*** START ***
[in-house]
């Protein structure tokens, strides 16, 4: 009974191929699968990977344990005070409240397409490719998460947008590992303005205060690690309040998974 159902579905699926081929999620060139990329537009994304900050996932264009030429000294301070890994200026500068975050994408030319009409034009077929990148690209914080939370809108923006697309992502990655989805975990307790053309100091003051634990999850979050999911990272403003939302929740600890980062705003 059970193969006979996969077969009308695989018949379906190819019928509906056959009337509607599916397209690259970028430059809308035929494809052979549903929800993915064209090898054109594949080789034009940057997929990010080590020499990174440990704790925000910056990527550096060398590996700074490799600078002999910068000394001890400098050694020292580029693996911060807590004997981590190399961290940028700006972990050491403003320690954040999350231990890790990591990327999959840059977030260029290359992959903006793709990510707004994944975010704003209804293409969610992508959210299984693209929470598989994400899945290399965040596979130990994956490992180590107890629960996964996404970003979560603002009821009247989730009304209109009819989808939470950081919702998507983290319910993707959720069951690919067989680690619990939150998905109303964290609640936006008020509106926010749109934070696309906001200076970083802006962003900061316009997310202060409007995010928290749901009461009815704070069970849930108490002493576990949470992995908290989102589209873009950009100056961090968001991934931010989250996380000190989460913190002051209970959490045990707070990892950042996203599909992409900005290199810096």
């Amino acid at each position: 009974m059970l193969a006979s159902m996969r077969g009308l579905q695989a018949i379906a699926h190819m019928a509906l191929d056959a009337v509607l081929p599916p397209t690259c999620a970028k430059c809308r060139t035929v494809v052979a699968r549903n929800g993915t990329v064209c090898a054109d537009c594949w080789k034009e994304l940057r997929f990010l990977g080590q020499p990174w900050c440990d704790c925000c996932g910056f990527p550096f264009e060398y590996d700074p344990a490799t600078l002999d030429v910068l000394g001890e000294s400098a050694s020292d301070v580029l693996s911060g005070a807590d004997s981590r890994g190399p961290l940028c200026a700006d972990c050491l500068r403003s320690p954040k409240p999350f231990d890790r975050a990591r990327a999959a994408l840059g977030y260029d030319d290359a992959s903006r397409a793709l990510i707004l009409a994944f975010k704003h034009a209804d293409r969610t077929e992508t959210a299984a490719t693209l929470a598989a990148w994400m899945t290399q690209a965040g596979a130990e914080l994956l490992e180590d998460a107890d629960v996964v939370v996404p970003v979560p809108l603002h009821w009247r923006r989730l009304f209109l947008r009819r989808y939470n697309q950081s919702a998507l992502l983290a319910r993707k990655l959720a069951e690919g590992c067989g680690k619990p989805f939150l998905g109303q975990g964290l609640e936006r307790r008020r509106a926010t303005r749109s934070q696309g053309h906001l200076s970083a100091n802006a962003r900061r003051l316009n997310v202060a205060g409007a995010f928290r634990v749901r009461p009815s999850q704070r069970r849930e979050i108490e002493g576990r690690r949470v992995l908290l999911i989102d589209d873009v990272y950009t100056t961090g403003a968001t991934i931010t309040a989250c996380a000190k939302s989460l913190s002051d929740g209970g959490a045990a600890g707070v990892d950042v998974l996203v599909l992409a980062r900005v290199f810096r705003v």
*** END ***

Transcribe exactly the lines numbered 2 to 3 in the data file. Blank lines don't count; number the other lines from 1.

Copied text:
């Protein structure tokens, strides 16, 4: 009974191929699968990977344990005070409240397409490719998460947008590992303005205060690690309040998974 159902579905699926081929999620060139990329537009994304900050996932264009030429000294301070890994200026500068975050994408030319009409034009077929990148690209914080939370809108923006697309992502990655989805975990307790053309100091003051634990999850979050999911990272403003939302929740600890980062705003 059970193969006979996969077969009308695989018949379906190819019928509906056959009337509607599916397209690259970028430059809308035929494809052979549903929800993915064209090898054109594949080789034009940057997929990010080590020499990174440990704790925000910056990527550096060398590996700074490799600078002999910068000394001890400098050694020292580029693996911060807590004997981590190399961290940028700006972990050491403003320690954040999350231990890790990591990327999959840059977030260029290359992959903006793709990510707004994944975010704003209804293409969610992508959210299984693209929470598989994400899945290399965040596979130990994956490992180590107890629960996964996404970003979560603002009821009247989730009304209109009819989808939470950081919702998507983290319910993707959720069951690919067989680690619990939150998905109303964290609640936006008020509106926010749109934070696309906001200076970083802006962003900061316009997310202060409007995010928290749901009461009815704070069970849930108490002493576990949470992995908290989102589209873009950009100056961090968001991934931010989250996380000190989460913190002051209970959490045990707070990892950042996203599909992409900005290199810096």
């Amino acid at each position: 009974m059970l193969a006979s159902m996969r077969g009308l579905q695989a018949i379906a699926h190819m019928a509906l191929d056959a009337v509607l081929p599916p397209t690259c999620a970028k430059c809308r060139t035929v494809v052979a699968r549903n929800g993915t990329v064209c090898a054109d537009c594949w080789k034009e994304l940057r997929f990010l990977g080590q020499p990174w900050c440990d704790c925000c996932g910056f990527p550096f264009e060398y590996d700074p344990a490799t600078l002999d030429v910068l000394g001890e000294s400098a050694s020292d301070v580029l693996s911060g005070a807590d004997s981590r890994g190399p961290l940028c200026a700006d972990c050491l500068r403003s320690p954040k409240p999350f231990d890790r975050a990591r990327a999959a994408l840059g977030y260029d030319d290359a992959s903006r397409a793709l990510i707004l009409a994944f975010k704003h034009a209804d293409r969610t077929e992508t959210a299984a490719t693209l929470a598989a990148w994400m899945t290399q690209a965040g596979a130990e914080l994956l490992e180590d998460a107890d629960v996964v939370v996404p970003v979560p809108l603002h009821w009247r923006r989730l009304f209109l947008r009819r989808y939470n697309q950081s919702a998507l992502l983290a319910r993707k990655l959720a069951e690919g590992c067989g680690k619990p989805f939150l998905g109303q975990g964290l609640e936006r307790r008020r509106a926010t303005r749109s934070q696309g053309h906001l200076s970083a100091n802006a962003r900061r003051l316009n997310v202060a205060g409007a995010f928290r634990v749901r009461p009815s999850q704070r069970r849930e979050i108490e002493g576990r690690r949470v992995l908290l999911i989102d589209d873009v990272y950009t100056t961090g403003a968001t991934i931010t309040a989250c996380a000190k939302s989460l913190s002051d929740g209970g959490a045990a600890g707070v990892d950042v998974l996203v599909l992409a980062r900005v290199f810096r705003v």